When we last left off, I was making deviled eggs to take to our end of the year school potyuck. All the eggs had been peeled, and I was carefully examining them for dog hair. I strive to cook dog hair free, but when you run a Bed and Biscuit Inn, a dog hair or two in your food is inevitable. My family just removes the hair, tries to guess which dog it belongs to, and carries on. However, I worried that the more discerning foodies would mind finding a dog hair in their deviled eggs and doubted they would believe that dog hair was a new type of organic seasoning. I decided instead that if someone announced finding a dog hair in their food, I would immediately start clapping and screaming “YOU WON, YOU WON!” and hand them a prize. Done with scrutinizing the eggs, it was time to move on to making the egg goop (sometime referred to as deviled egg filling).
While I was mixing the egg goop, Vickie, our friend and camp-run-a-pup helper, was reading my first blog post about the potyuck and sent me a text telling me that she had some nifty decorating tips that would be perfect for filling the eggs with the goop. Vickie arrived shortly after the text with tips and pastry bags in hand, and my fear of dog hair and food poisoning subsided. Presentation, my friends, is everything. Vickie knew eggxactly what to do, and with a little clever maneuvering on my part, she filled each egg to perfection! She offered to let me use the decorating tips, but I felt it would be a shame to interrupt the flow of her artistic work. The fact that she was up to her elbows in egg goop had nothing to do with my reluctance. Really! Just as Vickie was finishing filling the last egg, Cole (my 17-year-old son) walked through the door, scarfed up four of them, and gave them his seal of approval. After a sprinkling of paprika, all that was left to do was to pack them up for the trip to the potyuck. Easier said than done. Transporting those devils was a real challenge because they couldn’t be covered without messing up their puffed up tops.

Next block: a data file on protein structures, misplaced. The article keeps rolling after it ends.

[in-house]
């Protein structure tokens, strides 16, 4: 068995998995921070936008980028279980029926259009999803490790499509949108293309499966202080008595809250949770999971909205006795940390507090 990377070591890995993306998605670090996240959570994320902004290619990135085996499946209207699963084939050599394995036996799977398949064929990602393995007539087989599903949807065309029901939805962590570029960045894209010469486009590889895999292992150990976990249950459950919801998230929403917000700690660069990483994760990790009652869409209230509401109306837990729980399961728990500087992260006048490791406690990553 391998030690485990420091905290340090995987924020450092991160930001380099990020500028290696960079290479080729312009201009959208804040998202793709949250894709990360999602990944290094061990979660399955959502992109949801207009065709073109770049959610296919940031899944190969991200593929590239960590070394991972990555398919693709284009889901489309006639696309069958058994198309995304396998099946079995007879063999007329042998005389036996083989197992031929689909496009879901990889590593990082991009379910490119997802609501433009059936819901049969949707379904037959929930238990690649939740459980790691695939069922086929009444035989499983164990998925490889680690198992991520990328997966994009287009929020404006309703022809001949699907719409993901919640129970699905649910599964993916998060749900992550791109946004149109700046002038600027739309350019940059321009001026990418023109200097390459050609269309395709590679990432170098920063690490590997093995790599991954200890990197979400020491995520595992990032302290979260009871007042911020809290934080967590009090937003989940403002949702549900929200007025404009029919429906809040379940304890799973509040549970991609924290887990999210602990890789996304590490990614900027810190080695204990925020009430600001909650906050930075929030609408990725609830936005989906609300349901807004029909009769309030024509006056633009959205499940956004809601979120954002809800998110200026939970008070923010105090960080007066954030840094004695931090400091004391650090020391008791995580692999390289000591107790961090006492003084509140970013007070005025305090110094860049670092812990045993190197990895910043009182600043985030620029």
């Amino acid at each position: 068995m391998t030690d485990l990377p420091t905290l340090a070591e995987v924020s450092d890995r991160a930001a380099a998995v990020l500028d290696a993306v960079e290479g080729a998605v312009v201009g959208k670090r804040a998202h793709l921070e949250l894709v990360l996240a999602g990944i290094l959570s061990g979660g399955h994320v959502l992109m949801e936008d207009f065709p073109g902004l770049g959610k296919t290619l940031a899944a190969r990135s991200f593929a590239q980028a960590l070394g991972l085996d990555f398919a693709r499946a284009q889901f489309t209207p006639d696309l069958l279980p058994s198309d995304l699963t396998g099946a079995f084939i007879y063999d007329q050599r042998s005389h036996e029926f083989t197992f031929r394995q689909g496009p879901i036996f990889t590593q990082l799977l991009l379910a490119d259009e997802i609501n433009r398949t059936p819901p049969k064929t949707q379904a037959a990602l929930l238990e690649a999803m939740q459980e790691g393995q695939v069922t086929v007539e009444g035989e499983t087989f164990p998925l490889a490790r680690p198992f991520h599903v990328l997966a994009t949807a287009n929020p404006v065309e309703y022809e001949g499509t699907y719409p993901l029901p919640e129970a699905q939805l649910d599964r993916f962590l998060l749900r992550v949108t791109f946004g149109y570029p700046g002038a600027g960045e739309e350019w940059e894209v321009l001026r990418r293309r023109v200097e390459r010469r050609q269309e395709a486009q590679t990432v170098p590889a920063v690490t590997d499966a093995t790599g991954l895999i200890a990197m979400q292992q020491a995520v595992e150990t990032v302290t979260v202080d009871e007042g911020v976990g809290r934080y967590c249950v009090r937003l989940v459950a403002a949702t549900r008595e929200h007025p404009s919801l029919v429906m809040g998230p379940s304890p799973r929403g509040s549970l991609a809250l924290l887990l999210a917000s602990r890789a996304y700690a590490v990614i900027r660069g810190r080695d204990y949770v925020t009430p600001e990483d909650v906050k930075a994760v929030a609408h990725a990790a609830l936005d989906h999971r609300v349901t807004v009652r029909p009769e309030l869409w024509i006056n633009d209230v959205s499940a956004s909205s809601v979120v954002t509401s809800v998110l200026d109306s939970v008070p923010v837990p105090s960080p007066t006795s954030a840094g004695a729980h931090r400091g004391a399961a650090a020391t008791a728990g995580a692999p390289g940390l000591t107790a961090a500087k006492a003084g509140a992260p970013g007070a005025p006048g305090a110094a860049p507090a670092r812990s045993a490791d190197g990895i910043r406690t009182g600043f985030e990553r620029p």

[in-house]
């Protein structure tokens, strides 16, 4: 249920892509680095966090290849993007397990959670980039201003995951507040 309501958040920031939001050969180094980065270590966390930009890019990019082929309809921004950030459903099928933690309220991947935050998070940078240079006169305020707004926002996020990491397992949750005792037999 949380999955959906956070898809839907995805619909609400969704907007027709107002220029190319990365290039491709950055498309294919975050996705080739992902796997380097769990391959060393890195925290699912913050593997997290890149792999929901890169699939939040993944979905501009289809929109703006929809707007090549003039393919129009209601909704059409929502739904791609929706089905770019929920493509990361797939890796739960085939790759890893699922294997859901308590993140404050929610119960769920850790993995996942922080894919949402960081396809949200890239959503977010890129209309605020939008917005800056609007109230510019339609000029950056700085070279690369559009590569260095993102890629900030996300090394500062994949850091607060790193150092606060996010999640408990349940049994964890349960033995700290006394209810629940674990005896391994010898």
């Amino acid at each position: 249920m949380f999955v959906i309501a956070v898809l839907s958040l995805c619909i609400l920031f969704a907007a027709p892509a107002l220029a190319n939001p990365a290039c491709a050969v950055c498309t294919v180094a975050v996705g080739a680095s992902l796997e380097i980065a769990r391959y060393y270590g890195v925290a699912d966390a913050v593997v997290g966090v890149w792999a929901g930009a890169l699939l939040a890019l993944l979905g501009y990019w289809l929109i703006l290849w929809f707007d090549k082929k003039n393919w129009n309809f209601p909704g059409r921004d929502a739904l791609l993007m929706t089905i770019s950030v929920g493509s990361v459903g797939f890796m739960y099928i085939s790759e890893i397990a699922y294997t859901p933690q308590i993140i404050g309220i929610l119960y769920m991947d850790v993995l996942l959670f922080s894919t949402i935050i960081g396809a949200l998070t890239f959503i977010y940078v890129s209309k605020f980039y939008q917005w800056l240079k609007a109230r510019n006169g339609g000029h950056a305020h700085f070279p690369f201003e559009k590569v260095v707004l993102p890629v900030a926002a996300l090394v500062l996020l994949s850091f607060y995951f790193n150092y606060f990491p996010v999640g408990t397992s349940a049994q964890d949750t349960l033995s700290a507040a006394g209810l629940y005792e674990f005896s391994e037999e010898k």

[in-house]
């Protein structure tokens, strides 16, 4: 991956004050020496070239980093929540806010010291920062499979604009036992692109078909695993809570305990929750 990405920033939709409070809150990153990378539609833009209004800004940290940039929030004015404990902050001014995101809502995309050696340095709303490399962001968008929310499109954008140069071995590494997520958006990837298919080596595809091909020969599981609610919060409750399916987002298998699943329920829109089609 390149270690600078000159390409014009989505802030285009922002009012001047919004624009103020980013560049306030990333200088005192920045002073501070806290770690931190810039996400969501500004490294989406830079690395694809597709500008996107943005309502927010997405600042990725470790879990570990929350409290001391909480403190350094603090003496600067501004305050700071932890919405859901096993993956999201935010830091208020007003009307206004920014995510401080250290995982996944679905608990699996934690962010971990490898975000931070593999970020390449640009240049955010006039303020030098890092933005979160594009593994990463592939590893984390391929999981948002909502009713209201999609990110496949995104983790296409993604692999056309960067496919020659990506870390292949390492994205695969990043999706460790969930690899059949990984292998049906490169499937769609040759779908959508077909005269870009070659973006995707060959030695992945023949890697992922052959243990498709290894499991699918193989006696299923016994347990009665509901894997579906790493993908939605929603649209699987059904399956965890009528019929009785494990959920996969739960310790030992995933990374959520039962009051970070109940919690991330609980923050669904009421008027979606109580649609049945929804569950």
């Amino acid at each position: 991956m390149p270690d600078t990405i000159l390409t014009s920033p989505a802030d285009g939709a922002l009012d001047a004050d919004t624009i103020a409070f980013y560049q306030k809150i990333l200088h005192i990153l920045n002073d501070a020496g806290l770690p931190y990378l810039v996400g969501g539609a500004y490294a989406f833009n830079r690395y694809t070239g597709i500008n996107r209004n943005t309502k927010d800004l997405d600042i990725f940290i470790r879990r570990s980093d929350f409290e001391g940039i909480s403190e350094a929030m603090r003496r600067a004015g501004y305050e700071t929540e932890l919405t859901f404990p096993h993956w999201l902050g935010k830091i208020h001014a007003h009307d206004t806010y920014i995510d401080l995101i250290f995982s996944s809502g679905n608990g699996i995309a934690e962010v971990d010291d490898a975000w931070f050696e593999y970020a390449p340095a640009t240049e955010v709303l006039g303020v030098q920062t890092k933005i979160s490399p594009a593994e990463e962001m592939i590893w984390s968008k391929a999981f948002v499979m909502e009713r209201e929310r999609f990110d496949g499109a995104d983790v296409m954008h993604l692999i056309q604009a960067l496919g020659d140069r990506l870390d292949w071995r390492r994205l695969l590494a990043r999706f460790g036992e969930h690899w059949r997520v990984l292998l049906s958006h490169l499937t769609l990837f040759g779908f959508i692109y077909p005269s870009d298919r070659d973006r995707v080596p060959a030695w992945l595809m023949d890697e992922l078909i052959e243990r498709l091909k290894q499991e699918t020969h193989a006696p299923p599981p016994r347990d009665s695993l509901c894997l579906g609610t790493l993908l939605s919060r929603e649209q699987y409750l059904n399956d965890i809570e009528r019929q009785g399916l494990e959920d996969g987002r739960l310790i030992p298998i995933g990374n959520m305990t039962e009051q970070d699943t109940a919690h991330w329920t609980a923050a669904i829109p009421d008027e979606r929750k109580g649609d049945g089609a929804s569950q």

Cole and I left for the potyuck with one tray of deviled eggs in his lap and the other tray on the table between the two front seats. We were merrily motoring along, until Cole casually poked the top of a deviled egg with his finger, put his finger in his mouth, and then poked it again. I yelled at Cole; he responded, “The devil made me do it!” Then suddenly, a moron pulled out in front of me. I hit my breaks, and the garage door compartment located above the tray of eggs flew open, propelling the garage door clicker directly into the deviled eggs. No yolk!
Would you believe from our garage to the home hosting the potyuck was only 6.8 miles?
(These were the eggs Cole was holding–not the eggs the clicker fell on)
Arriving at our final destination, Cole graciously offered to put the trays of deviled eggs on top of the cooler he was carrying into house. Ha! Protectively, I whisked what was left of my deviled eggs inside, found a pretty platter to put them on, and repaired the damage. Considering everything they had been through, they looked pretty darn good, and they were gobbled up appreciatively with no mention of dog hair. I confirmed the next day with our host that I wasn’t on her most wanted list for food poisoning.
Going forward. I’m not going to push my luck. I’ll stick to what I know best and take beverages to potyucks, or perhaps pretty paper goods. Presentation is everything.
Part 3 coming soon to an Odd Blog near you: The 10 most annoying things about Potyucks. As determined by my highly scientific survey.
Odd Loves Company!